PAUL BISSONNETTE (aka @BizNasty2point0), a candid tough guy with a history of protecting his teammates and baring his soul on social media, has more than 600,000 Twitter followers but no NHL contract. He and a bevy of fellow enforcers have found themselves out of work this season as teams and GMs across the league continue to downsize fighting. Bissonnette, 29, was cut by the Arizona Coyotes during training camp after seven seasons in the league, then spent eight games with the Portland Pirates of the AHL before being released from his professional tryout contract on Monday. BizNasty is still fighting to make it back to the big time -- he signed a professional tryout contract with Manchester, the Los Angeles Kings' AHL affiliate, on Tuesday -- and still defending the role pugilism plays in his sport. "I don't know what's going to come of this," he tells senior writer Craig Custance, who interviewed him on Nov. 24 in Portland, Maine. "I'm just trying to get my games in and see where it goes from there."
Custance: Your recent Twitter comment -- "At this point take fighting out of hockey just to shut up writers who have never been involved in a competitive sport in their life" -- helped reignite the fighting debate. What prompted it?
Bissonnette: I basically was saying "shut up" to writers who never played the sport. I didn't mean to be disrespectful. But how can you try to impose a major rule change when you've never been in that situation? Even the skill guys want fighting in the game.
But what about the damage? As [Hall of Fame player and current Lightning GM] Steve Yzerman likes to say, If we are trying to get concussions out of the game, why would we allow guys to repeatedly punch each other in the head?
If the main issue is player safety -- and you're worried about guys' brains -- there are way more injuries, even head injuries, from hitting than from fighting. So why wouldn't you take hitting out of the game too? What do you think a neurologist would say about guys who are skating at 30 miles per hour on blades, launching their bodies at each other?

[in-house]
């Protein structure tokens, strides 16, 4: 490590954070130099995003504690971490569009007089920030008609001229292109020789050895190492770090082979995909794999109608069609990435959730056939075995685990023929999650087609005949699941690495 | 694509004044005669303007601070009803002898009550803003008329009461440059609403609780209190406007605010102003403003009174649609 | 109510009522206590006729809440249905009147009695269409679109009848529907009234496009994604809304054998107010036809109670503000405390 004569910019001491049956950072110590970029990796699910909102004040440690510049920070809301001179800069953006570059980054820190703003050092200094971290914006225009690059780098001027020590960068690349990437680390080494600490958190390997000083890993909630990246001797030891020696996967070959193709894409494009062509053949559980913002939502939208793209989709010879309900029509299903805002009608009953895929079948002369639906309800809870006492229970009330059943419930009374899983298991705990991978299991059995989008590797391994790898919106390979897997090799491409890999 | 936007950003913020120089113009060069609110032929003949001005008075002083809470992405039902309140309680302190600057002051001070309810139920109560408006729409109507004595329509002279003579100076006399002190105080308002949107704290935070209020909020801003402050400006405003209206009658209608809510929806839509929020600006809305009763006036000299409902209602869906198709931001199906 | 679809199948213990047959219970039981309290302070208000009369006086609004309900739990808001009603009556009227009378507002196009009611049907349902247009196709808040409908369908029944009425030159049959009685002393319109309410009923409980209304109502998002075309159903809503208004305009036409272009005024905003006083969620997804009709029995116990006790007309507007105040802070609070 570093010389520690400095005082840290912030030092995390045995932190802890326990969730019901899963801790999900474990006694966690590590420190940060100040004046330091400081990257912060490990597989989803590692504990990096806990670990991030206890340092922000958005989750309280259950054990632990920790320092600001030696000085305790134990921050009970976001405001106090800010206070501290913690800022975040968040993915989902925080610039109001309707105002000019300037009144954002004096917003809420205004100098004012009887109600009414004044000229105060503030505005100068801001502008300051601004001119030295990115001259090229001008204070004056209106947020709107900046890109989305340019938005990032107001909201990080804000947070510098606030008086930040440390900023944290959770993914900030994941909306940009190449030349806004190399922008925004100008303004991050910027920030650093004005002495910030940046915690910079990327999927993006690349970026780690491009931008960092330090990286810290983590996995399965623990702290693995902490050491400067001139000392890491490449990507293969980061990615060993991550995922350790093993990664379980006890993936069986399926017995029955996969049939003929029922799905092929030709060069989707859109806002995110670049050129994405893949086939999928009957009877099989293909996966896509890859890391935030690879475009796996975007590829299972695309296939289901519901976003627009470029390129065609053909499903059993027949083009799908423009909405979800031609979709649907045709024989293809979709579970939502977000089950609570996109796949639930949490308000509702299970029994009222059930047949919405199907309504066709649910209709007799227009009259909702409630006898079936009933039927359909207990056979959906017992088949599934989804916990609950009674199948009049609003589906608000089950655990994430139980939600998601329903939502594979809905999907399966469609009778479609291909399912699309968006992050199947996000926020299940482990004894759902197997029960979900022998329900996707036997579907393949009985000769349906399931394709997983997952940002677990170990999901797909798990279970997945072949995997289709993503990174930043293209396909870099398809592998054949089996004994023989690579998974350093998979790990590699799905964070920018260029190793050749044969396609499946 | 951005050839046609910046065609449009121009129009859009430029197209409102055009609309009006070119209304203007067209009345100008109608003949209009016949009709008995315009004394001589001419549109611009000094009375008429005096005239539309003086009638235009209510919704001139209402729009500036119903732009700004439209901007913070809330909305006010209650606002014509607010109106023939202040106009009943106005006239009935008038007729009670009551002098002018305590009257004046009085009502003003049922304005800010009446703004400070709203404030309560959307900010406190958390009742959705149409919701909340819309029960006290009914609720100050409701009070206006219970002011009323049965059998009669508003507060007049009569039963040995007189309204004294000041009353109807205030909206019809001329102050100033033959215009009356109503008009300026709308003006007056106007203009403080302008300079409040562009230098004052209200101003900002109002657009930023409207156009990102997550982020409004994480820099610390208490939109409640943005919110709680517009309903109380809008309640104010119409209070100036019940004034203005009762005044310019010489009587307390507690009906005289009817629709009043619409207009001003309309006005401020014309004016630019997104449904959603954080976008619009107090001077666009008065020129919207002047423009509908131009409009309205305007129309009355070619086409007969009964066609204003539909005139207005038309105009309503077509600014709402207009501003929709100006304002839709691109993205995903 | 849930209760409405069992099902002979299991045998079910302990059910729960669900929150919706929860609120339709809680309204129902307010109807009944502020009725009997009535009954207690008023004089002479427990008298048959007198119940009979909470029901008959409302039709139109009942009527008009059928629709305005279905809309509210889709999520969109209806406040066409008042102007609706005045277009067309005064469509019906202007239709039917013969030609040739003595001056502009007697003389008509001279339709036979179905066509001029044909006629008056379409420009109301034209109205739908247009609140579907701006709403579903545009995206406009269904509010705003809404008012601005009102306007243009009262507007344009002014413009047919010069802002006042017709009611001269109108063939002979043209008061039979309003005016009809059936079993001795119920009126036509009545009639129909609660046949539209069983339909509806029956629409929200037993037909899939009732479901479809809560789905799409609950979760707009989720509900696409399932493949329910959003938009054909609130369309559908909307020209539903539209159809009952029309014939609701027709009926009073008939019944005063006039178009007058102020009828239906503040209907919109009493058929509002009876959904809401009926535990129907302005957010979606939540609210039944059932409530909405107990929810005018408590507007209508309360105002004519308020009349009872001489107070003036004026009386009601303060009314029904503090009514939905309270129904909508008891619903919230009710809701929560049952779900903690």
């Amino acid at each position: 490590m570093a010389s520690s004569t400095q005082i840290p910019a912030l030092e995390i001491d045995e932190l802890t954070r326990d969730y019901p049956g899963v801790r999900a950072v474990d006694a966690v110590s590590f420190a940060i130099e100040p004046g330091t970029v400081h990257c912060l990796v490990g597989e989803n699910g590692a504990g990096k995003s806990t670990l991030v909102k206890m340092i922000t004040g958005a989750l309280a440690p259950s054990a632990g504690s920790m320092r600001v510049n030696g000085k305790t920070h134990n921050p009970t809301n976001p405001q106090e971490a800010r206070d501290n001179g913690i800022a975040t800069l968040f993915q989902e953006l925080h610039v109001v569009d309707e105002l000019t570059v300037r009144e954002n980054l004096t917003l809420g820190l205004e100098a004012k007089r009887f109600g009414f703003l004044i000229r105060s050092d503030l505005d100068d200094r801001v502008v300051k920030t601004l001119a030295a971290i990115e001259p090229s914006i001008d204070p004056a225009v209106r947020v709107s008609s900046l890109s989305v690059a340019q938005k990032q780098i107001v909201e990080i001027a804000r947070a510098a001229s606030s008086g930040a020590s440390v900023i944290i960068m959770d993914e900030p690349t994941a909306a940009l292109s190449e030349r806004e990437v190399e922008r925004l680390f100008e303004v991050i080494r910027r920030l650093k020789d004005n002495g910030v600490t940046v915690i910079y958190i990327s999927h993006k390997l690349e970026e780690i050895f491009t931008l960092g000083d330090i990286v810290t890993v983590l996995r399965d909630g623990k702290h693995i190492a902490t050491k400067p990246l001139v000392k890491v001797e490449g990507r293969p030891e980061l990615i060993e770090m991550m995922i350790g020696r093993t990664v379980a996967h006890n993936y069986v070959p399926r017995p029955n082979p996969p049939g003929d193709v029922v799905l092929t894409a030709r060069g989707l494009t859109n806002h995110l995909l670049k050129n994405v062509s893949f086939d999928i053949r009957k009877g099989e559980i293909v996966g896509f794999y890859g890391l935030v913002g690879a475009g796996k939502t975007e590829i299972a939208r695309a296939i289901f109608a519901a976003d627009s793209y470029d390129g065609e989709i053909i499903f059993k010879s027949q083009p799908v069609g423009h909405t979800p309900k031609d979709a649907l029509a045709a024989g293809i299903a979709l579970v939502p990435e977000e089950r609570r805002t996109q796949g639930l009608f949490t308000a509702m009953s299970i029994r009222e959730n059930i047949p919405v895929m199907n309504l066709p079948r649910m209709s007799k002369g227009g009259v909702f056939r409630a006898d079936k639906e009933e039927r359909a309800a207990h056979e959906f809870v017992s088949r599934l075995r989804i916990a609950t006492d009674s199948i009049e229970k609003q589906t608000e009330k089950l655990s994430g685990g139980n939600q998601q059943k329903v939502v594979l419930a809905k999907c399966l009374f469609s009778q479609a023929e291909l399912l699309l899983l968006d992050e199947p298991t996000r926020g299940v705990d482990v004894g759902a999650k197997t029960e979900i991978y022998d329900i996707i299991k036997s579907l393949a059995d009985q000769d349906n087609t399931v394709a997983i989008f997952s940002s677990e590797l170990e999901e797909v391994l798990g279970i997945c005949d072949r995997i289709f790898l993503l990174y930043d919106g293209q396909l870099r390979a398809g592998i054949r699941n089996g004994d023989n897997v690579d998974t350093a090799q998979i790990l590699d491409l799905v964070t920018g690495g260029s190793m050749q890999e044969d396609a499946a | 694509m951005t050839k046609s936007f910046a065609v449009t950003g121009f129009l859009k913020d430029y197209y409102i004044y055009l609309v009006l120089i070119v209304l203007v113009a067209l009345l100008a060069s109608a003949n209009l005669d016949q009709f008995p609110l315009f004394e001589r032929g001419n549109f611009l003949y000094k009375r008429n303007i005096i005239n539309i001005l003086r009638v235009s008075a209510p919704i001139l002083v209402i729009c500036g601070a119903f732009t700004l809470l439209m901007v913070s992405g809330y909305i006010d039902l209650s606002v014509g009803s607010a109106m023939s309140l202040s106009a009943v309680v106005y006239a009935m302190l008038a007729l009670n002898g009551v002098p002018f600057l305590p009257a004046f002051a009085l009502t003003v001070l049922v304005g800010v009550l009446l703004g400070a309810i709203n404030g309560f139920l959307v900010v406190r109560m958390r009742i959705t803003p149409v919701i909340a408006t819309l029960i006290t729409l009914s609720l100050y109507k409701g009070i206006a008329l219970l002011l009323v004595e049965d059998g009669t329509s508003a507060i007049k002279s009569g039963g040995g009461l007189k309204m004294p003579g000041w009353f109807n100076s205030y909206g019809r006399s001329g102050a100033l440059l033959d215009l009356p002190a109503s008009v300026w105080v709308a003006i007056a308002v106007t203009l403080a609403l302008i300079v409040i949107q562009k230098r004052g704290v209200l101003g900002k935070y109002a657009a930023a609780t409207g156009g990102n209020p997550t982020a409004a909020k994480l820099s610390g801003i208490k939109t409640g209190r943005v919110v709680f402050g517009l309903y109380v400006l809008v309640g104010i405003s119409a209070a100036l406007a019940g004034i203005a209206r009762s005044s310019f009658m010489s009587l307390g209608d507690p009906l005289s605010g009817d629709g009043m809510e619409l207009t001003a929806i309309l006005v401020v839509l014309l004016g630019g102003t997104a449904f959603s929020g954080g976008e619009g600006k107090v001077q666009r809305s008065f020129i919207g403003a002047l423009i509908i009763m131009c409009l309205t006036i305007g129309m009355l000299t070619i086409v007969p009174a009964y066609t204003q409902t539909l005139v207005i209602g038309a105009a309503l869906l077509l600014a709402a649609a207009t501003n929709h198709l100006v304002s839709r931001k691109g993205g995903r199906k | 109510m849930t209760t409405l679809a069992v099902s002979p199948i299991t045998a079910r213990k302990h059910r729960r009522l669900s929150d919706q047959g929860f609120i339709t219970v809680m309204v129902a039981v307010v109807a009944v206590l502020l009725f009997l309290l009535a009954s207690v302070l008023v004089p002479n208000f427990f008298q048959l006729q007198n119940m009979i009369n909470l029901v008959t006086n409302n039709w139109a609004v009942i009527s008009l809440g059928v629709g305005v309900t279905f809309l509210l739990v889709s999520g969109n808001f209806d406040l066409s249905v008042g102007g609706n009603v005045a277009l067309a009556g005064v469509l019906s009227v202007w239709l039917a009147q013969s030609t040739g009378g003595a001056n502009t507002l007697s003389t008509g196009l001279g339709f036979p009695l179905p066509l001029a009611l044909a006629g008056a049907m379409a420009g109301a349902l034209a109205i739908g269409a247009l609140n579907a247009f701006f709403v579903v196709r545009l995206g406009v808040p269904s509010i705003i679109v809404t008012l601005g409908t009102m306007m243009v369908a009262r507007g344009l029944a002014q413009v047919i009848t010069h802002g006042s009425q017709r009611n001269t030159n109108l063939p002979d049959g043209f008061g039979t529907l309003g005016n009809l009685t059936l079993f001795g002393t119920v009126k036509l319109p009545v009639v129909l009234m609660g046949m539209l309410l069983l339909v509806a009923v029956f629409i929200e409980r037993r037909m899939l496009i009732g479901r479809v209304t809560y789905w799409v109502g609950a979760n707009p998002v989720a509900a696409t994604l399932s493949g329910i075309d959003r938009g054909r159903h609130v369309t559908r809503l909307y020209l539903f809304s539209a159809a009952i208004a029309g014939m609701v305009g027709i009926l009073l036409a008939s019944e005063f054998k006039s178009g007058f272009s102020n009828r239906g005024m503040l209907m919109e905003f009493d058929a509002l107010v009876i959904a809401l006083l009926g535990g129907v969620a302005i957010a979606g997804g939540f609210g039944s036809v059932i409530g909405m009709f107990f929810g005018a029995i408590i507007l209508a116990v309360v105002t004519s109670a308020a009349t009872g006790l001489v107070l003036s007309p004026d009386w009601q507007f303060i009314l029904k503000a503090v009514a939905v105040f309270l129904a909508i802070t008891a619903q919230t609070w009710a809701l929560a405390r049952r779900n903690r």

But if you can eliminate something that may cut down that risk, why wouldn't you?
That's the whole argument -- is fighting necessary or not? I'm going to give you a scenario. Say Henrik Lundqvist is in net for the Rangers. [Flyers left wing] Zac Rinaldo comes down the ice. There's a play at the net and Rinaldo doesn't stop. He runs over Lundqvist. Now, could you imagine if, instead of fighting, everyone just kind of stood around and said, "Oh yeah, we can't fight. We have to let the refs take care of this one." And picture the backlash from fans, seeing Lundqvist get ran and those guys doing nothing about it.
But isn't a guy like Rinaldo doing that now, even with fighting in the game? So is it that a great preventive measure?
Is he doing it to that extent? When there are guys on the ice, he knows can beat him up? No. Has he run Henrik Lundqvist? I'd be curious to know what percentage of fans want to keep fighting in the game. I would guess at least 70 percent want to keep it. Even skill guys like [Jonathan] Toews and [Patrick] Kane said the Blackhawks went out and got [enforcer] Dan Carcillo because they feel more comfortable and safer playing with a physical guy. These are the best, most influential players in the game. So the players want it and a majority of the fans still want it, but the writers don't -- so let's take it out? Maybe Yzerman does too, but Yzerman had a pretty good career being protected by guys, didn't he? It's hypocritical. It goes back to hitting. Most of the guys playing now who are getting suspended grew up watching guys like Scott Stevens hit guys and get praised for it -- the kind of hits they would get s--- on for making now. Gordie Howe was known for throwing elbows to heads.
But did we know in 1950 that concussions could lead to CTE?